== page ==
The Kamakura Hanko Difference
Kamakura Hanko offers a truly unique service. All production processes are handled in-house, including character entry, rough engraving, finishing, stamping and certificate creation. All seal stocks are blessed at one of Kamakura's most important shrines to ensure its new owner is endowed with good fortune. Your name can also be stylized to create an auspicious design – said to improve chances in love, business, and other areas in life.
What Is a Hanko, Anyway?
A hanko is, in short, a seal that is used in place of signatures on official documents, and range from cheap, mass-produced plastic items to ornate, handcrafted works of art. Hanko vs Inkan — Inkan is technically the word for the red mark created by the hanko, but the two terms are often used interchangeably.
Types of hanko
Here is a breakdown of the most common uses for personal hanko:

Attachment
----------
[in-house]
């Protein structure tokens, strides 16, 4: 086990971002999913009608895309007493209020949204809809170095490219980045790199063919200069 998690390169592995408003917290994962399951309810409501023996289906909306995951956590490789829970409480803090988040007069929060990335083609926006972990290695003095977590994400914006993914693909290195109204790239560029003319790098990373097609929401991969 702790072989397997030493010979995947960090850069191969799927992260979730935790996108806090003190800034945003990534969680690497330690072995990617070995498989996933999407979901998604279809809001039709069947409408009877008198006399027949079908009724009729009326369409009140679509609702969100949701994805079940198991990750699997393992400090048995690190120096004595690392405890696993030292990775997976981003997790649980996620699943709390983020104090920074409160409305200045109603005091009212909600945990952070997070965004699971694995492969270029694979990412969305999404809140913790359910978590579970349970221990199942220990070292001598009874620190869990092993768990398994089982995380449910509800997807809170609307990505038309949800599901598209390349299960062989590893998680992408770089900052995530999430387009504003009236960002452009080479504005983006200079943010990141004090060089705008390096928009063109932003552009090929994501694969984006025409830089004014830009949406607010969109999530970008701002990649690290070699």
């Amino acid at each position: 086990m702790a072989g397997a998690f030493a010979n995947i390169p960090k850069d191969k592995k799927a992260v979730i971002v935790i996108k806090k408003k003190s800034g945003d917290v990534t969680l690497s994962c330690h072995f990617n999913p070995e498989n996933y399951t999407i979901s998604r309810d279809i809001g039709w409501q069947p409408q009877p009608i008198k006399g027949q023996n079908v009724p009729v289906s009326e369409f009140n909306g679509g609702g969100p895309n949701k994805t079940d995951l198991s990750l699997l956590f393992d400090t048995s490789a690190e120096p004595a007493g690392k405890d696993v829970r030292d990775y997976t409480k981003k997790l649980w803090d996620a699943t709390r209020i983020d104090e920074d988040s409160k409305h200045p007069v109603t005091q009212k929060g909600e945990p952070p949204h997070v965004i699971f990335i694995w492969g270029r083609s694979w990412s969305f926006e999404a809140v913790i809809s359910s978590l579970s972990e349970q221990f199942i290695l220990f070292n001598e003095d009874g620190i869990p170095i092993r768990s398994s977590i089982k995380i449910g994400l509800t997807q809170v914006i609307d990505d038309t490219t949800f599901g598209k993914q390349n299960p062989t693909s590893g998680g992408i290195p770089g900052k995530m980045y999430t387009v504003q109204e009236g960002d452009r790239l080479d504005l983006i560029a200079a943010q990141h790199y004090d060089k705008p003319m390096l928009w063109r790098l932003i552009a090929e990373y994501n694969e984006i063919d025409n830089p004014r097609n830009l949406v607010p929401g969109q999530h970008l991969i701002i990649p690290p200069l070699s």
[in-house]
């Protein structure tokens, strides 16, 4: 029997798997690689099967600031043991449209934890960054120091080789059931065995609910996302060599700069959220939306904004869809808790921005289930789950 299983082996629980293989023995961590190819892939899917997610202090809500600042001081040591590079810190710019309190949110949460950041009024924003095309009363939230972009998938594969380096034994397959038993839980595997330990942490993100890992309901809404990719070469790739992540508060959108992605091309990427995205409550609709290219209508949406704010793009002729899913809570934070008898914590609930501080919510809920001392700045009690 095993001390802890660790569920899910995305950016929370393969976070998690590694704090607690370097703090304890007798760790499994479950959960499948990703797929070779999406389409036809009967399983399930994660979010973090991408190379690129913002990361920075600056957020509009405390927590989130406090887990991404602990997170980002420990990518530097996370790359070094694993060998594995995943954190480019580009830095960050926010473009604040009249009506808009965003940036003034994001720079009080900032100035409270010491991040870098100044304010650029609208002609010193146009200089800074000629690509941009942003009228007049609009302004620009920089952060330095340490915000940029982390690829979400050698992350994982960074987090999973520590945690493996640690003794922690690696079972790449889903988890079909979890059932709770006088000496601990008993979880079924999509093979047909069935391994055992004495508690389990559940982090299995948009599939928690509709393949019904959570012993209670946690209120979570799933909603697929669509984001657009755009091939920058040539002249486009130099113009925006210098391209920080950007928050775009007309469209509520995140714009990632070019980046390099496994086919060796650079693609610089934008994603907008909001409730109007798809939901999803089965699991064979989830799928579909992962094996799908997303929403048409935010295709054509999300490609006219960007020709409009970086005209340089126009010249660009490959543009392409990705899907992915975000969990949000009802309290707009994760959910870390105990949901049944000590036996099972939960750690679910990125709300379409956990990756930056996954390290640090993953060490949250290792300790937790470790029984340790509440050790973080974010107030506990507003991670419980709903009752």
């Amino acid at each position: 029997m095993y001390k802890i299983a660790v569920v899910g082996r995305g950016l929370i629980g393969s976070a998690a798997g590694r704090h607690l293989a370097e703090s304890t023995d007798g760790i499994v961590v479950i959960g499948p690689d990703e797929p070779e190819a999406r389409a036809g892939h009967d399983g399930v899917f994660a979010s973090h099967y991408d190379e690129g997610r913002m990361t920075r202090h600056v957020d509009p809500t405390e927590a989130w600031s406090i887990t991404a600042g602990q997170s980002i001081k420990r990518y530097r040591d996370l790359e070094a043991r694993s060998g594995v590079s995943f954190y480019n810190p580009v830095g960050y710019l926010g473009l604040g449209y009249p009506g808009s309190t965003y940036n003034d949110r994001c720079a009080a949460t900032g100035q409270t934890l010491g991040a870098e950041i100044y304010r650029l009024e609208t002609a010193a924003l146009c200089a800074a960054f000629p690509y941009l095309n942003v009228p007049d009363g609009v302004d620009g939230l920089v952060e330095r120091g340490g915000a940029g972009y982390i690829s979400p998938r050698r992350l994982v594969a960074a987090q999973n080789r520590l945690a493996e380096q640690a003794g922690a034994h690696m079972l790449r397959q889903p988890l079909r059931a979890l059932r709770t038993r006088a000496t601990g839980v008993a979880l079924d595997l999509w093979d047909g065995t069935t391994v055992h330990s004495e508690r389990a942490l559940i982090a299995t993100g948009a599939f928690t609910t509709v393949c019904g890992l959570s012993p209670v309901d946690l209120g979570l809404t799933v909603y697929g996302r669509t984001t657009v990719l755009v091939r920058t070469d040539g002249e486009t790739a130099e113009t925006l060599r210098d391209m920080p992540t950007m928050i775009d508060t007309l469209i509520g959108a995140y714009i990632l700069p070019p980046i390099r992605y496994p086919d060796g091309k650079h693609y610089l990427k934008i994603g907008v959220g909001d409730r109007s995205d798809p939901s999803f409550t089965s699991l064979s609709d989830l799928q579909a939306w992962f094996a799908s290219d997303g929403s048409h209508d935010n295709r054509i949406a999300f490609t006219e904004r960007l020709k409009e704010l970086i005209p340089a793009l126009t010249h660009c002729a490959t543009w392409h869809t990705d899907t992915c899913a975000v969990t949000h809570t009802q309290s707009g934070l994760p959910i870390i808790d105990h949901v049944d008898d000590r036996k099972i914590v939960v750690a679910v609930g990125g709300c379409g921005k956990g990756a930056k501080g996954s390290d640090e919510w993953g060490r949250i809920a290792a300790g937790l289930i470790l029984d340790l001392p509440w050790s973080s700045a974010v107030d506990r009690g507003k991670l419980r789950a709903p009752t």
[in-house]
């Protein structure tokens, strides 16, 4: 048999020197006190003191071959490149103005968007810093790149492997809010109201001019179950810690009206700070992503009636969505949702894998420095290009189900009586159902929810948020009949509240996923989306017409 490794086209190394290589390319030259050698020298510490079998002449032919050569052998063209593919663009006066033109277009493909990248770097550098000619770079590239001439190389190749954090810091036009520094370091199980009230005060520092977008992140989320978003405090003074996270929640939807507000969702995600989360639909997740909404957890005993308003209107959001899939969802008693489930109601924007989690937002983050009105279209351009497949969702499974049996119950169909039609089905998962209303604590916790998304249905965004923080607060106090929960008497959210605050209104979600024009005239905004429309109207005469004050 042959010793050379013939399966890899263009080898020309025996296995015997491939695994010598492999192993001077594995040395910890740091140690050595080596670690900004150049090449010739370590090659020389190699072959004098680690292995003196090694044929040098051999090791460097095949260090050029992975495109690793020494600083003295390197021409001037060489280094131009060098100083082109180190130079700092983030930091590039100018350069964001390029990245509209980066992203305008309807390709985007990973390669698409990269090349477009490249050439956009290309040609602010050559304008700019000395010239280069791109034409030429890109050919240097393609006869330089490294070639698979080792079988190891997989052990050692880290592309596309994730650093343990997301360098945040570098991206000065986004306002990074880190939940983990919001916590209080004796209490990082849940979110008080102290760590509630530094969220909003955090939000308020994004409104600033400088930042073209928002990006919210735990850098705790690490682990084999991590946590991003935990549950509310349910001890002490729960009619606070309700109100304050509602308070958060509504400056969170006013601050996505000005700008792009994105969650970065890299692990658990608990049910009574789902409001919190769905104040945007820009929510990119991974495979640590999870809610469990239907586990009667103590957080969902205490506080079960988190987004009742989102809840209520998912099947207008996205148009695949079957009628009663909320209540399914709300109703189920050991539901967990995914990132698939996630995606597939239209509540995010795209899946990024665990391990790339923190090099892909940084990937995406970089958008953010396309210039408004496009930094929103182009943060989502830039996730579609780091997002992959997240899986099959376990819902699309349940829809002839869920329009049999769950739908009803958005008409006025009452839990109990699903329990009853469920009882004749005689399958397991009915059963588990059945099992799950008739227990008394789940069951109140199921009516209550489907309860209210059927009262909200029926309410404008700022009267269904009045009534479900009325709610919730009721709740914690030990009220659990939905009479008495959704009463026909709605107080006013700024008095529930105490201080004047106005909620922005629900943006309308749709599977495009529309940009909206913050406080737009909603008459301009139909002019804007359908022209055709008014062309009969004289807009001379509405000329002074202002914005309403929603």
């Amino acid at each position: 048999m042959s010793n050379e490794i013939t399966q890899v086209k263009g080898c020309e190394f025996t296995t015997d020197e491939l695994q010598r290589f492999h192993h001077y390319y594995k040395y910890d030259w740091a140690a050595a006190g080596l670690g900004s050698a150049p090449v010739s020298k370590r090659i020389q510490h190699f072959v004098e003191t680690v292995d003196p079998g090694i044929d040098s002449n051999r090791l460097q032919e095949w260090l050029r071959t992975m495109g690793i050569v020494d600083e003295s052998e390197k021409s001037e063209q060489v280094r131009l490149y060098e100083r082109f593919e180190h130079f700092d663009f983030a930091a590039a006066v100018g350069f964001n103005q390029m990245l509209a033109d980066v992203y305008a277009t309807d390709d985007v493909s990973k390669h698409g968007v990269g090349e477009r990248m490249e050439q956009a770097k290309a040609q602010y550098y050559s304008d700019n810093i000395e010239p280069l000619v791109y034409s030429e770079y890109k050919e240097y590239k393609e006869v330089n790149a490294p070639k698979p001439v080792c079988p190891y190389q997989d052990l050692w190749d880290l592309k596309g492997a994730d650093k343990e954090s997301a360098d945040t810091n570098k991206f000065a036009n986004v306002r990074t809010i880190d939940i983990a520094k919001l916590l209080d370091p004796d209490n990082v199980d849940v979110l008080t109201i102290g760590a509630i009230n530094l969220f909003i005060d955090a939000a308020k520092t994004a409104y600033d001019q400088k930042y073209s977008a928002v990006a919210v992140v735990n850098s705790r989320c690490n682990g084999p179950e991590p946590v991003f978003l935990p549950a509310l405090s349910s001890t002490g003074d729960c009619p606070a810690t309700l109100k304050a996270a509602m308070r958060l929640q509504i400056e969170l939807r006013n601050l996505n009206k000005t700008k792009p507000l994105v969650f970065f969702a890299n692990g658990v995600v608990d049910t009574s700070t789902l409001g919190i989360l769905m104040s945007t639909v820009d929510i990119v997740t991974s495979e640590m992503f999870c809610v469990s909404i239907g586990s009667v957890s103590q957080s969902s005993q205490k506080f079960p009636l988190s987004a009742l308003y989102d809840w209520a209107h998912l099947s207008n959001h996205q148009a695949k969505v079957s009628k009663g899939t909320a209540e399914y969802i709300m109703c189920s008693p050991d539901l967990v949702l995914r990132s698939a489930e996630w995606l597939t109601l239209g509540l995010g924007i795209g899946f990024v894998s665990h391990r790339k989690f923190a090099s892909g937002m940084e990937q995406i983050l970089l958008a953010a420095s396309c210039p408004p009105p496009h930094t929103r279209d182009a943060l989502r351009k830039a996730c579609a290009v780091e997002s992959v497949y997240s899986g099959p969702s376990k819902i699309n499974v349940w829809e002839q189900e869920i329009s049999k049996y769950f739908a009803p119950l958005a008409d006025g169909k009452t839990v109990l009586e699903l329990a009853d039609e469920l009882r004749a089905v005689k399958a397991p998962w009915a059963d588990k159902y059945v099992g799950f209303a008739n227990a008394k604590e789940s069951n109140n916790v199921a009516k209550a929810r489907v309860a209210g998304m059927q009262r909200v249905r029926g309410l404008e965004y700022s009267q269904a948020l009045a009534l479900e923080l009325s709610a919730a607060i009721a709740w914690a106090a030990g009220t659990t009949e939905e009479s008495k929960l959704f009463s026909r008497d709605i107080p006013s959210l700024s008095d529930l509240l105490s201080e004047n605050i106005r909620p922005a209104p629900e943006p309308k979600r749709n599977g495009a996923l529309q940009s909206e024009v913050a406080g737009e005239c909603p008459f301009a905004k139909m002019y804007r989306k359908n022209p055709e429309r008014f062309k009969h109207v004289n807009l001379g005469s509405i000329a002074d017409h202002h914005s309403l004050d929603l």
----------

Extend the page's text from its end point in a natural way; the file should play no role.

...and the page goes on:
This official seal is registered at the owner's local ward office or city hall and comes with a certificate of authenticity. This allows you to sign for significant purchases such as cars, and to take out mortgages.
The ginkoin, or registered bank seal, is used for any type of bank business. This includes opening bank accounts, transferring funds, and so on.
The mitomein is for personal use. Most often it will be used to sign off documents at work or stamped on a home delivery receipt.
A Souvenir That
Lasts a Lifetime
There are also YUIN stamps that can be used for fun. These are great for souvenirs and gifts.
Martial Arts Dojos
Dojos throughout the world, including judo, karate, aikido, kendo, etc., use our hanko for their official certification.
Japanese restaurants – sushi bars, ramen, etc. – throughout the world use our hanko for their official certification.
The hanko signature is perfect for artwork created by illustrators, calligraphers, painters, photographers, shodo artists, ceramics artists, etc.